Ogilvy had other chances to win majors -- notably at Augusta in 2011 when he led the Masters deep into the final round before Charl Schwartzel gazumped everyone with four closing birdies -- but ultimately, Winged Foot has been his only major win in an outstanding career.

Others were tortured by its penal nature. Greg Norman was second twice, in 1984 at Winged Foot and 1995 at Shinnecock Hills, having chances in both cases. At Winged Foot, Norman made a bomb to save par at the 72nd hole after hitting his approach into the grandstand, and back up the fairway, the eventual winner Fuzzy Zoeller waved a white towel at the Shark in mock surrender, mistakenly believing Norman had made birdie.

Ultimately they tied at four-under and went to a 72-hole playoff in which the American was dominant. Norman shot 75, Zoeller a 67 and another chapter was penned for the Norman near-miss catalogue. At Shinnecock, it was Cory Pavin who denied the Shark, hitting a peerless four-wood close to the flag on the 18th and running down the fairway with fists pumping. Pavin won by two shots.

Four Australians have been runner-up, including Jason Day at Congressional in 2011 when Rory McIlroy obliterated the field. Kel Nagle in 1965 and Perth's Stephen Leaney in 2003, when his steady golf brought him in three shots behind Jim Furyk, also were second, while the great Peter Thomson's best finish was tied-fourth in 1956, the same year he won the third of his five Open Championships, at Royal Liverpool.

Day is certainly due to win. He was also fourth in 2014 at Pinehurst behind Martin Kaymer, of Germany, and fifth last year in the wake of Dustin Johnson at Oakmont Country Club.

Day, Adam Scott, Wade Ormsby, Marc Leishman and Nick Flanagan are teeing it up this week at Erin Hills, Wisconsin.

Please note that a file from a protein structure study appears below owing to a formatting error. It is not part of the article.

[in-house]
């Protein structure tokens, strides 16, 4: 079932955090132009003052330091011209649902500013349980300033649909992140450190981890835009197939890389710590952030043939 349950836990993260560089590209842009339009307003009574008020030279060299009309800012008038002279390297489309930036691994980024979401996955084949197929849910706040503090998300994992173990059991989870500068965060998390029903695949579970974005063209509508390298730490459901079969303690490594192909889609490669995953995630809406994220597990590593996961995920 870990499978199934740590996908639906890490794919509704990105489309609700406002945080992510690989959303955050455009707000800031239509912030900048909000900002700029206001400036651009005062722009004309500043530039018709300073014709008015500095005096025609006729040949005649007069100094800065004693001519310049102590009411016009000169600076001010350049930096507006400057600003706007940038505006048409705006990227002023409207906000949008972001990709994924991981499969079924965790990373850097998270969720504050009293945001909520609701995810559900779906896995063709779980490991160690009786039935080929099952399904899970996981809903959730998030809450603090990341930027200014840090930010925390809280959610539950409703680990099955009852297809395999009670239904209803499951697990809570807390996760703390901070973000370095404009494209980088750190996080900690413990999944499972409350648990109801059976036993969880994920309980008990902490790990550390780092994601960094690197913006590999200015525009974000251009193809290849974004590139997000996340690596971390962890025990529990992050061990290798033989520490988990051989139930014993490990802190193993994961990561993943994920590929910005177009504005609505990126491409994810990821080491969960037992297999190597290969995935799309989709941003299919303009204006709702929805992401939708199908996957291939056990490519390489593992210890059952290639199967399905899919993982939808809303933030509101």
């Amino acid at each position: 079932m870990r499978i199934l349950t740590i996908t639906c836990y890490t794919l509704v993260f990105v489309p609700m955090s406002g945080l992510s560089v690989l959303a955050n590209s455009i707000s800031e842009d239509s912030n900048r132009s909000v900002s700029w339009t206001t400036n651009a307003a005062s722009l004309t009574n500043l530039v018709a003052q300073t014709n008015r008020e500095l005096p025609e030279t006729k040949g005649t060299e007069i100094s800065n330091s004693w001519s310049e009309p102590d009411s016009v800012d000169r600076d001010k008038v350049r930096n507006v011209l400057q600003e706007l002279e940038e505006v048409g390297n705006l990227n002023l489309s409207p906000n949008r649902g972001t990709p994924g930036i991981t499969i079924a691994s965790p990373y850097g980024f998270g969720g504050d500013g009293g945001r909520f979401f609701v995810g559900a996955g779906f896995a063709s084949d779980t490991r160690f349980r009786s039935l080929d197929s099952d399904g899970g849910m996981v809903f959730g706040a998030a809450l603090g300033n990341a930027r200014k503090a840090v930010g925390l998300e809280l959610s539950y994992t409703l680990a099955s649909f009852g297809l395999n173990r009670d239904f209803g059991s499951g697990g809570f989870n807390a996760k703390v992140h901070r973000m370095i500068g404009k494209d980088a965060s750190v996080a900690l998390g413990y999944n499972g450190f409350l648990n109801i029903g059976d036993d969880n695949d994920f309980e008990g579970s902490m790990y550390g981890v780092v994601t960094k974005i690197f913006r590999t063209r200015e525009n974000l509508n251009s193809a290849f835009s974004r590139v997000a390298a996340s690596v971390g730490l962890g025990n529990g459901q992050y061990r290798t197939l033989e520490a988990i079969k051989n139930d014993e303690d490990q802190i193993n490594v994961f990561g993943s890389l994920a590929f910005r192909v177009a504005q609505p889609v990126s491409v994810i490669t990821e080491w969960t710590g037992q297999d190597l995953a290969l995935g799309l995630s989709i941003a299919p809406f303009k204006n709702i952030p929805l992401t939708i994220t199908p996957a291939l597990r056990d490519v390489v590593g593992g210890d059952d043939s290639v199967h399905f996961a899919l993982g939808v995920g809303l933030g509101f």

Needless to say, they will have a few butterflies lurking. After all, it is our beautiful obsession ...

Result

Player

Year

Course, Location

Won

Geoff Ogilvy

2006

Winged Foot Country Club, Mamaroneck, New York

Won

David Graham

1981

Merion Golf Club, Ardmore, Pennsylvania

2

Jason Day

2011

Congressional Country Club, Bethesda, Maryland

 

Stephen Leaney

2003

Olympia Fields Country Club, Olympia Fields, Illinois

 

Greg Norman

1995

Shinnecock Hills Golf Club, Southampton, New York

 

Greg Norman

1984

Winged Foot Country Club, Mamaroneck, New York

 

Kel Nagle

1965

Bellerive Country Club, St. Louis, Missouri

T3

Mark Hensby

2005

Pinehurst Resort, Pinehurst, North Carolina

 

Craig Parry

1993

Baltusrol Golf Club, Springfield, New Jersey

T4

Adam Scott

2015

Chambers Bay Golf Club, University Place, Washington

 

Jason Day

2014

Pinehurst Resort, Pinehurst, North Carolina

 

Peter Thomson

1956

Oak Hill Country Club, Rochester, New York

T5

Jason Day

2016

Oakmont Country Club, Oakmont, Pennsylvania

 

Greg Norman

1990

Medinah Country Club, Medinah, Illinois

 

Bruce Crampton

1963

The Country Club, Brookline, Massachusetts

 

Jim Ferrier

1950

Merion Golf Club, Ardmore, Pennsylvania

 

Joe Kirkwood, Jr.

1950

Merion Golf Club, Ardmore, Pennsylvania